The coffee shop didn’t have free wireless Internet access, so I decided to go for a walk to see if I could find public Wi-Fi access somewhere or another. The day had turned gorgeous — sunny and in the mid 60s — so I soaked up some rays while walking through the upper town, checking my laptop every block or so to see if it could pick up a signal. Past cafes and pubs, parks and public buildings, there wasn’t a Wi-Fi signal to be found. Eventually, not far from the hotel, I stumbled upon a school. I opened my laptop and quickly found a strong signal. Leaning against a tree, supporting my laptop with on hand while Web browsing with the other, I logged onto my blog and posted my journal. The connection was painfully slow — it took about five minutes to post it — but eventually I managed to get it online.
Back at the hotel, Susanne was up and around, ready to hit the streets again. I told her to leave her jacket behind — totally pointless on this Indian summer day — and we followed our usual path along Rue St. Louis to Chateau Frontenac. I’d recalled that there was a patisserie on one corner of the building, and it seemed like a fine afternoon to sit outside and contemplate a rich, overflowing eclair. We walked through the inner courtyard of the chateau and exited the back side, at which point we found ourselves within a swarm of lady bugs — hundreds of them, fluttering around like cute little blobs of paint that don’t make a stain when they land on you. I still had one or two of them left on my shoulder when we reached the patisserie, only to find the shop closed, with no operating hours posted.
Since we were already there, we decided to sit awhile on one of the many benches scattered along to boardwalk just east of the chateau. Hundreds of tourists strolled the boardwalk, many of them lapping at ice cream cones. Along with the buzz of many languages being spoken, we were treated to three concerts at once: a Quebecois woman playing folk tunes on a harp; a man playing Chinese songs on a violin; and an elderly couple seeing mellow jazz standards, the wife taking the lead while the husband sang harmony and played saxophone. As far as cacophony goes, this was as relaxing as it could be.
Still feeling the need for a snack, we left the chateau and walked downhill to the north, just past the cathedral towards the far eastern end of Rue St. Jean. About three-quarters of the way there we found Le Cafe Depot, a small coffee joint with a nice selection of starchy offerings. We got a couple of drinks, an oatmeal cookie and a small piece of carrot cake — not the eclair I was lusting after, but beggars can’t be choosers. As luck would have it, though, we soon discovered a patisserie about 50 feet downhill from the coffee shop. A delectable caricature of an eclair stared at me from a large sign. Maybe next time, I guess.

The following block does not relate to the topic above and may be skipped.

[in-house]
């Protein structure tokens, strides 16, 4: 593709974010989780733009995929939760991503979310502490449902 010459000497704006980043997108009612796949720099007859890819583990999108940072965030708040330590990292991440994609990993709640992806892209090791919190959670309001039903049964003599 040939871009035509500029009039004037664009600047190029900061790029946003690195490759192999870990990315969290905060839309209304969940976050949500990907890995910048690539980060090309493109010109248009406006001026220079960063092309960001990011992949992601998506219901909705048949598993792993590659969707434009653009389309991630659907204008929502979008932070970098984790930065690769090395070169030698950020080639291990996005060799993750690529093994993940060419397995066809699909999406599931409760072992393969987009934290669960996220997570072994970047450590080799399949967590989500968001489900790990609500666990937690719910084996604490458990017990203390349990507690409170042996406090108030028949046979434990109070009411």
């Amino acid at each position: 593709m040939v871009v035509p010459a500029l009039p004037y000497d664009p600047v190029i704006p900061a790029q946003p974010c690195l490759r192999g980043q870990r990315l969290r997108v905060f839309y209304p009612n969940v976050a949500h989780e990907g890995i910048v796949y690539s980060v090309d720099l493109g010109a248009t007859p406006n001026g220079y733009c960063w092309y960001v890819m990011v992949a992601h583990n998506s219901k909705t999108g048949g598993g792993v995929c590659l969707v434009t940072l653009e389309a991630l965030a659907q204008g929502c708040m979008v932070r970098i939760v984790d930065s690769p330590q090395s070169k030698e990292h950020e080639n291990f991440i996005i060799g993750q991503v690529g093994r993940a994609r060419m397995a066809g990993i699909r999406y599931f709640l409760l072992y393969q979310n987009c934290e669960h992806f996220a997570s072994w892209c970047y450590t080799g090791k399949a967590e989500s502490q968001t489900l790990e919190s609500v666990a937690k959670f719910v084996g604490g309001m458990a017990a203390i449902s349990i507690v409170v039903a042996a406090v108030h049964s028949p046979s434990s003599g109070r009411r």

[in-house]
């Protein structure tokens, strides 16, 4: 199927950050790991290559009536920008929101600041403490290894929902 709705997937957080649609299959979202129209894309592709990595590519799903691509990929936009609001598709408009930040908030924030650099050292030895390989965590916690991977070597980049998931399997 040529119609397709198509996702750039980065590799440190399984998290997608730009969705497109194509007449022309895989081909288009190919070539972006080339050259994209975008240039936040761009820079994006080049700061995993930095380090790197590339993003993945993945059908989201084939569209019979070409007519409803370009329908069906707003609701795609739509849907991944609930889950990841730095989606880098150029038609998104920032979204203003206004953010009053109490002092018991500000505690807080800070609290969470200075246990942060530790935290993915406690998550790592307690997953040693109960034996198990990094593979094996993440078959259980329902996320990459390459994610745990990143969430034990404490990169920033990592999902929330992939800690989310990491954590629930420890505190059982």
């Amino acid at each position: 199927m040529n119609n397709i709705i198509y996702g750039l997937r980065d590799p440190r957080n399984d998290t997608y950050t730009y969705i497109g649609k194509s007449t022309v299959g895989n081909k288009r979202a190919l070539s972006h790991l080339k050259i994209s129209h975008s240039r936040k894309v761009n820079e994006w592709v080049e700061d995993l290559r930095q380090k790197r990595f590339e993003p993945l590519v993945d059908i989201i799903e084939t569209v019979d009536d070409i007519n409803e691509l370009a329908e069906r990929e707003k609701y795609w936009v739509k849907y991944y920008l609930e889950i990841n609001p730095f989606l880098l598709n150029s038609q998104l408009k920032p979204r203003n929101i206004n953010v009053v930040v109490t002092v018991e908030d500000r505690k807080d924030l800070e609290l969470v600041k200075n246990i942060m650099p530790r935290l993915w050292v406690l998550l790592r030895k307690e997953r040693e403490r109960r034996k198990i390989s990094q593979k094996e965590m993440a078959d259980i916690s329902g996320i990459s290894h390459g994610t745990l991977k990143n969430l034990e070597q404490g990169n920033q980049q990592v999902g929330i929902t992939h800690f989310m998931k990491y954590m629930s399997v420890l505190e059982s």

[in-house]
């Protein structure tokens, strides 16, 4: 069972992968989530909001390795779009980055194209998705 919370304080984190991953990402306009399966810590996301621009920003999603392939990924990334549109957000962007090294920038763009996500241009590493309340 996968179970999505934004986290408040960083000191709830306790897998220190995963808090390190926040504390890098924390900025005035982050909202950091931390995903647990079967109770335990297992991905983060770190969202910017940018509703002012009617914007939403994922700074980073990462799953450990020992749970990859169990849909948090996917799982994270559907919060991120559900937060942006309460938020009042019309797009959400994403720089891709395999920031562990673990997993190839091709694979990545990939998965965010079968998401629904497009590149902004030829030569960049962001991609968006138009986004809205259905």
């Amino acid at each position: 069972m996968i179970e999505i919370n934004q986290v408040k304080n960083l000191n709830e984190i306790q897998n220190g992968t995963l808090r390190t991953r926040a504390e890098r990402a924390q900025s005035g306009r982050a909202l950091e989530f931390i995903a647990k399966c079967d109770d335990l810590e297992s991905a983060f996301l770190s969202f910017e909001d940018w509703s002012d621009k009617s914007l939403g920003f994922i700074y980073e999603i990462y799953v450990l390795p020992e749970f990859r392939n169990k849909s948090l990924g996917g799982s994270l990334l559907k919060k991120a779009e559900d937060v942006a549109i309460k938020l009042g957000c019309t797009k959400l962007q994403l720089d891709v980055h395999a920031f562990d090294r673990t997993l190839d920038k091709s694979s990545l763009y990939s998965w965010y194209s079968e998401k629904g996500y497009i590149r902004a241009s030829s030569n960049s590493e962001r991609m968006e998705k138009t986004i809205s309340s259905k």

Susanne and I spent the next hour or so strolling along Rue St. Jean, visiting one little shop after another. An adorable little candy store was overflowing with Thanksgiving and Halloween treats, while a music store proudly displayed the new Tom Waits album. The sun was now low in the western sky, and we had to cross the street to avoid being blinded by it as we followed the street uphill. Eventually we left the shopping district and found ourselves adjacent to Artillery Park, a lovely green space marking the northeastern corner of the walled city. We found a stairway leading over the giant stone gate, which offered us a beautiful view of the shops along Rue St. Jean. Following the wall further south, we reached a hilly section of the park in which several groups of black-clad Goths picnicked with their dogs. It was a fine spot to watch the sun set over the Old City, as one of the dogs darted up and down the hill in pursuit of its favorite tennis ball.
We slowly made our way back to the hotel, where Susanne checked email why I took a quick shower. We caught the 6pm news on CNN, during which Lou Dobbs displayed a grimacing picture of Tom DeLay with the words ãEthically Challengedä slapped below his mug. The image appeared no less than three times during the show — looks like Lou wasn’t happy about DeLay not returning the show’s phone calls.
For dinner, we walked not far from the hotel to Primavera Pizzeria, a charming little eatery with a beautiful brick stove set into the corner. We split a vegetarian pizza surrounded by a small, but international group of diners — a Hungarian couple, a party of Italians and a large family of Indians, all united by good brick-oven pizza. Rather than linger for dessert, we went in search of another cafe for our final round of food. We walked Rue St. Louis to Chateau Frontenac, enjoying the warm breeze and the trotting of horse carriages up and down the street. One of the churches near Place D’Armes was ringing its bells as we found ourselves walking behind a trio of nuns. Such a wonderfully European moment.
After a while, we ended up at L’Omelette, where we’d had breakfast 12 hours earlier. Not much ambiance compared to many of the other local cafes, but for whatever reason this particular dinner had the biggest selection of deserts. We each enjoyed a slice of maple pie — kind of like pecan pie but without the pecans — and a cup of herbal tea, as a Quebecois family next to us was caught in a feedback loop of hysterical laughter. The teenage son was so overwhelmed with laughter he had a coughing fit, and eventually had to excuse himself to the restroom. He came back 10 minutes later, still laughing uncontrollably, tears running down his eyes. If we only knew what the punch line had been·.